Artist Statement

2017-03-14

Exhibition Title: “Wrap yourself around that choking breath of mine”.

Statement about my individual contribution to this collaborative work: “Wrap yourself around that choking breath of mine”

My work within this curated piece focuses on text and objects and the relationship they hold within our exhibition space. The text explores themes of inter-connectivity through language and typography, drawing on elements of objects such as clay, thread and pattern. Through these – often ambiguous – relationships the viewer is invited to explore their own relationship with the space and consider their external inter-connectivity to the things that surround them. The objects and text do not contain specific feelings or intended content, it is the viewer that must form their own connections to the pieces and navigate what relationships might emerge from them.

Ian Hamilton Finlay and Lawrence Weiner are prominent influences. Hamilton’s work considers exterior spaces and language. It also considers the potential for these constructed spaces to invoke philosophical thought. Lawrence Weiner’s presentation of language and the boundaries language can be pushed to in its setting was also considered in the installation. Gesture and typography within his texts were invaluable to the formatting of text within the space as the passages are amplified depending on the form they are presented.

Ultimately, the curation of this exhibition intends to explore space in its many guises, through text and object. How traditional relationships change when these conventions are manipulated and reformed is a major part of my research interest.

Statement about the collaborative process for “Wrap yourself around that choking breath of mine”

After working successfully in a collaborative group last term, we decided to continue working together to critically improve both as a group and in our individual practices. Initially we wanted to explore more personal processes so we worked on our solitary practices within a collective space – reacting to and creating work based upon each others pieces.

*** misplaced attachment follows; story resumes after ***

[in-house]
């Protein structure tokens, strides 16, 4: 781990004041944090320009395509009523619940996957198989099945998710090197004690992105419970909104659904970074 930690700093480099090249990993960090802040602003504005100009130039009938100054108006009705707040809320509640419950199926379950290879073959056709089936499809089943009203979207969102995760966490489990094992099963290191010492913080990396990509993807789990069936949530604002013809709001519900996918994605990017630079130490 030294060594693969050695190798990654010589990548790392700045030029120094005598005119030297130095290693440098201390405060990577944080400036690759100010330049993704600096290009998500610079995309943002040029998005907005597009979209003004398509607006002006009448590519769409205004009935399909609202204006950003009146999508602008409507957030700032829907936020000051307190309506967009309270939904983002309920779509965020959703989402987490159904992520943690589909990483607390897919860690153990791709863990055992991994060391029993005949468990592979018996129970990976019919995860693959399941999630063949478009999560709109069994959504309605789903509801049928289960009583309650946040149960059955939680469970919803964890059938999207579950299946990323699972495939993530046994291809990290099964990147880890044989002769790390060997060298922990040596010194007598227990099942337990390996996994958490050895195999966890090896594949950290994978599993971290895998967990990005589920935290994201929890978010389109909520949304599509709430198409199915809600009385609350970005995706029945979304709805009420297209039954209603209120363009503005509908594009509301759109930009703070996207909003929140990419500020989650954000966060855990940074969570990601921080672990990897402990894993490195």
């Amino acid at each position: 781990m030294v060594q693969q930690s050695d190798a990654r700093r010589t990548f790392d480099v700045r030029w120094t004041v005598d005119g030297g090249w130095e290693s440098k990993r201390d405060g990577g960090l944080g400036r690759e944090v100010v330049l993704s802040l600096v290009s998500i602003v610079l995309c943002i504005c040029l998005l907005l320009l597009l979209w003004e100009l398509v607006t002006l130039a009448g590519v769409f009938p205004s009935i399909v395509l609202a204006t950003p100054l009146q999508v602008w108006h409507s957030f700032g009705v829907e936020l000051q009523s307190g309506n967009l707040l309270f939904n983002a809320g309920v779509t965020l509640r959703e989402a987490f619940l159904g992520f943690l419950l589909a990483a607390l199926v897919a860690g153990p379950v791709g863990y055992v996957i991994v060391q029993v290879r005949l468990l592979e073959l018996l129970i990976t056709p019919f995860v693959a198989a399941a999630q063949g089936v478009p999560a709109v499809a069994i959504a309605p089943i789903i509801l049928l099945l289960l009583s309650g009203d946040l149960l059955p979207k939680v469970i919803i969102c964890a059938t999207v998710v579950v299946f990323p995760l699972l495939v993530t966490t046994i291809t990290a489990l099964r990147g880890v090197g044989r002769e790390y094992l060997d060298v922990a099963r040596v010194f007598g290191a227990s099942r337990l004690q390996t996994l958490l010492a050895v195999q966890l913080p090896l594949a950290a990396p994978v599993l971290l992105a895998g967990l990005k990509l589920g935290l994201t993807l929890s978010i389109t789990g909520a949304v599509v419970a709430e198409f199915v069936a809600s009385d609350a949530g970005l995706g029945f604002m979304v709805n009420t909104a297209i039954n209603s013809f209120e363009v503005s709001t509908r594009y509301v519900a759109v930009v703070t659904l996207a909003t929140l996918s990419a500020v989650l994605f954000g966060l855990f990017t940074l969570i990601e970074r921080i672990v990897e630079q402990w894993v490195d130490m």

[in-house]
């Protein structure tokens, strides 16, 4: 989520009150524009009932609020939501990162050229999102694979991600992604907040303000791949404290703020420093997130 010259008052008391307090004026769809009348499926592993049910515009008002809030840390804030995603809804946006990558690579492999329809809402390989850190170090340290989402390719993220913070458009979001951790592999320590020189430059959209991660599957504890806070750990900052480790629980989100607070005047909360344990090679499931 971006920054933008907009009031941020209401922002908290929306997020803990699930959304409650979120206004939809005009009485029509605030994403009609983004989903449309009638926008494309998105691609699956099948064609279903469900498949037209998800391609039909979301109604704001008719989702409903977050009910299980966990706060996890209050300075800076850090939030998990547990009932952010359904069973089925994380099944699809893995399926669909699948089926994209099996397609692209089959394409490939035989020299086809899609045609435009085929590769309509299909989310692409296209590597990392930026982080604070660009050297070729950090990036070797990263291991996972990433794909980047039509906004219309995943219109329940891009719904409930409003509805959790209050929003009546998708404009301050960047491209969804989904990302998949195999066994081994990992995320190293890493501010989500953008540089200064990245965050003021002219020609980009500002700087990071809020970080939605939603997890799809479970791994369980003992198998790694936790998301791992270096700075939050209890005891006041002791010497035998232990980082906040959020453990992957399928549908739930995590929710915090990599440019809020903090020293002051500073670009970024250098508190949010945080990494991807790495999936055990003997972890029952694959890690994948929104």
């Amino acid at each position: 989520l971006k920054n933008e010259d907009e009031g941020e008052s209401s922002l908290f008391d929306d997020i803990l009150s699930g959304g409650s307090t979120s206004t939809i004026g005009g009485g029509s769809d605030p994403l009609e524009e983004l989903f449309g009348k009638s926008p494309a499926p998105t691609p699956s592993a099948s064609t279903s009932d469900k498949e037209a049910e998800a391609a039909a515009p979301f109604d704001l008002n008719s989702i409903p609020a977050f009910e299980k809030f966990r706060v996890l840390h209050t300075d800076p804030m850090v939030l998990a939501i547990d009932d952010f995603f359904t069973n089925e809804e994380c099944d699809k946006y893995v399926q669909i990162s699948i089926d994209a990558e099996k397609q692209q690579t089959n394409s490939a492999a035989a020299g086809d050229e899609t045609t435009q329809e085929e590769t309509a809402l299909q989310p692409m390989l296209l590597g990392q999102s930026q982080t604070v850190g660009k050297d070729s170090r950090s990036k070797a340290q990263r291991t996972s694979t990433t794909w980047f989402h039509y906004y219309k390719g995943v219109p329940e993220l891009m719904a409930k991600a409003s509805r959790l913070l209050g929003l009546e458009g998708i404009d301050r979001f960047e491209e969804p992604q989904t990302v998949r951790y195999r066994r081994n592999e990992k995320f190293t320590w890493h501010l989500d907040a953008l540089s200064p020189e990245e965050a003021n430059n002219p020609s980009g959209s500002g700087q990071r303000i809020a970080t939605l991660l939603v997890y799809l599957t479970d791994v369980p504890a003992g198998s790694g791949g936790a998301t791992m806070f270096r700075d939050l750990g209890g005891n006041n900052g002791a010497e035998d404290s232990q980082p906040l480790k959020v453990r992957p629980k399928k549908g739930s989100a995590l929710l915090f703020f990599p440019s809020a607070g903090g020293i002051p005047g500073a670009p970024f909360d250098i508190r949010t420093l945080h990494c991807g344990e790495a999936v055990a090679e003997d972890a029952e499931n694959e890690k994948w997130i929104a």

As we found that our individual ideas for projects seemed to differ so, we concluded that the best way to continue our collaboration was not to necessarily create art together, but instead to collaboratively curate an installation of our works.

We planned to completely take over and inhabit a corner of the studio, much like how artist Mark Garry’s work occupies gallery space, brazenly demanding attention. Inspired by Garry’s use of threads we decided to incorporate elements of his practice within the installation as threads tie in with both Hazel’s sculptural and photographic pieces and Ellie’s ‘Designed Chaos‘ works. The action of threads stretching and wrapping around our space also relates to Rebecca’s poetry which deals with interconnectivity between space and objects, which we felt would support and effectively combine all three of our practices.

We’ve also all expressed a very keen interest in experimenting with projections in the past, and so works by artist Tony Oursler in which he projects distorted faces onto large objects, further inspired us to develop this approach in our collaborative work. Oursler creates immersive experiences that both ensnare the viewer’s focus, whilst also looking forward to the digitally assisted future of image and identity production.

However, whilst we were all able to improve our practices through experimentation and group criticism, the space as a whole felt incomplete and disjointed. This caused us to re-evaluate how we worked as a group and thus changed our approach to our individual practices which then led to a new way of curating our collaborative exhibition space.

For further details see Hazel and Ellie’s Artist Statements which can be found on their blogs:

https://hazellewisfarley.wordpress.com

https://ellieslaneyart.wordpress.com

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